Both of the concepts generated after fleshing out the Assessment Strategy relate the learning preferences that our student persona “Oscar” will enjoy. as he is a kinaesthetic and visual learner — most of these activities relate around those areas, but other learning types will be catered for through the ability to have the teacher instruct the class & discuss the topics along with activity — which includes auditory learners as well, they can also be catered for through sounds which are associated with good and correct compared to sounds that are associated with incorrect and wrong answers.

Concept 1

From left to right — 1. Infographic, 2. Drag & Drop, 3. Spot the Difference, 4. Create Safe Scene, 5. Certificate

1. Interactive Infographic

To begin with the student will scroll through an interactive infographic which will cover all the information from the learning objectives. This will be a simple “road” image with a bike that moves down the page. As the child continues down the path — at certain intervals, facts and bike safety tips will pop up along the side. This allows the child to read at their own pace, but also allows the possibility for the teacher to go through the infographic as a group discussion exercise.
This activity allows the kids to remember information visually through instruction lists and tips.

2. Drag & Drop

This drag & drop game will allow the kids to match definitions and images to the correct corresponding text, label or image. This activity gives the teacher the opportunity to either have the kids work alone or within a group. One feature of the eLearning resource could be the possibility of being able to jump back and forth between the infographic and the quiz in order to check answers if they wish. If they drag the piece into the wrong place — it will highlight red & drop back into the selection. If correct, a description of feedback can be shown. Through the use of visuals and questions, this game-based activity allows the child to understand and apply the knowledge which they learnt from the infographic.

3. Spot the Difference

Following the quiz, the students will be able to analyse and evaluate the knowledge that they have learnt so far by completely a more traditional game of “spot the difference” between a safe scene and an unsafe scene. This will be two images placed side by side, and the child will be able to click on whatever area is different or missing, and either a circle will appear around the area like as if they drew it, or the missing or changed element will be applied to the “unsafe scene” and the child will have to make the scene safe based off the correct image next to it.
This activity gives the student visuals and stories to analyse what they have learnt through a game-based activity they requires problem-solving.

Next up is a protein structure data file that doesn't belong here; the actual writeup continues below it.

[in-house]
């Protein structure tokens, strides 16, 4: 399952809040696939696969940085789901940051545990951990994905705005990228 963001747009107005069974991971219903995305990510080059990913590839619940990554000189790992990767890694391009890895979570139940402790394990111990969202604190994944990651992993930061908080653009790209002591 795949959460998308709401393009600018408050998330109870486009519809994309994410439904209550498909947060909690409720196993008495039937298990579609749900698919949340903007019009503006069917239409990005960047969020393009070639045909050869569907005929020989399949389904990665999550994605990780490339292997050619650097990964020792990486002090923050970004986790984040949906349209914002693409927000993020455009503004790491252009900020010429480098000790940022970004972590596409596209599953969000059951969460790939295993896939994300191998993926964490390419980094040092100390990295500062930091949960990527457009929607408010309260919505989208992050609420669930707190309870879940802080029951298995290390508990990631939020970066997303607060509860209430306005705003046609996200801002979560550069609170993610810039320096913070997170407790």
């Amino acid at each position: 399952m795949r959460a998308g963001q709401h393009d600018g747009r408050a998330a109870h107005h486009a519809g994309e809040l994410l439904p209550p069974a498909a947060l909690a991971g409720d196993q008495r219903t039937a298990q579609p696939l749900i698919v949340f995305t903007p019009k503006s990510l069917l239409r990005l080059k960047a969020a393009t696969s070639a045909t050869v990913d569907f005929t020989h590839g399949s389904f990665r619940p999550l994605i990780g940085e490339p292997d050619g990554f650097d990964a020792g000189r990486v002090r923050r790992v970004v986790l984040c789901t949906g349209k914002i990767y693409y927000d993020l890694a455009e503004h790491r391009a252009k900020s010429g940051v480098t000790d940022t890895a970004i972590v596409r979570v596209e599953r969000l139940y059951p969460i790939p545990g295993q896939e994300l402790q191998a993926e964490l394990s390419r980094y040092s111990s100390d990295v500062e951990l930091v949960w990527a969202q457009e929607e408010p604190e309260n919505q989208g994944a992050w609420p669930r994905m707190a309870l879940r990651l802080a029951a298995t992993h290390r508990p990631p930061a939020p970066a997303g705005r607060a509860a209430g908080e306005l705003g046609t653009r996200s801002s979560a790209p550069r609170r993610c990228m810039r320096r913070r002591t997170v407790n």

4. Create Safe Scene “Puzzle”

Following the spot the difference activity, the student will be taken to a page where they can drag and drop elements that were seen throughout the entire resource into a scenic imagery with a character they can dress up correctly — with a custom bike. This game-based activity combines stories, visuals and emotions and allows them to create something that uses all the knowledge they have learnt throughout the activities.

5. Certificate

To complete the activity the student will receive a “digital certificate” which has a statement along the lines of “Congratulations, you are now a safe rider!” This certificate will include the image they created previously, and they will be able to enter their name and post it to an area called “the Wall of Fame”. Which would showcase all students images in a gallery layout. The certificate will also be printable. This part of the resource relates to how our persona is motivated by incentives and rewards — so by taking something physical away from the activity, it allows them to feel confident, positive and proud of their accomplishments.

Concept 2

From left to right: 1. Hover Zoom Bike, 2. Drag & Drop Q&A, 3. Instructional Video, 4. Right & Wrong Scenario comparison.

1. Hover Zoom Bike

This will act as an introductory for kids to learn the different parts of a bike and how they work. The interface will be of a kid’s bike with the different parts outlined with a glow to show that they can be hovered over. Once the user hovers over a part, a dialogue box will slide out to reveal the name of the part, what it’s for and how it’s used.
This activity will give the user an insight of how a bike works so they’re ready to use it properly and safely. It works well with kids because it’s interactive and relies heavily on visuals.

2. Drag & Drop Q&A

After the child knows what all the parts do and how they work, they will be given a quiz to test their new found knowledge. Once they get a question right, they’re able to put the correct part onto the bike where it belongs, testing that they also know where the part goes.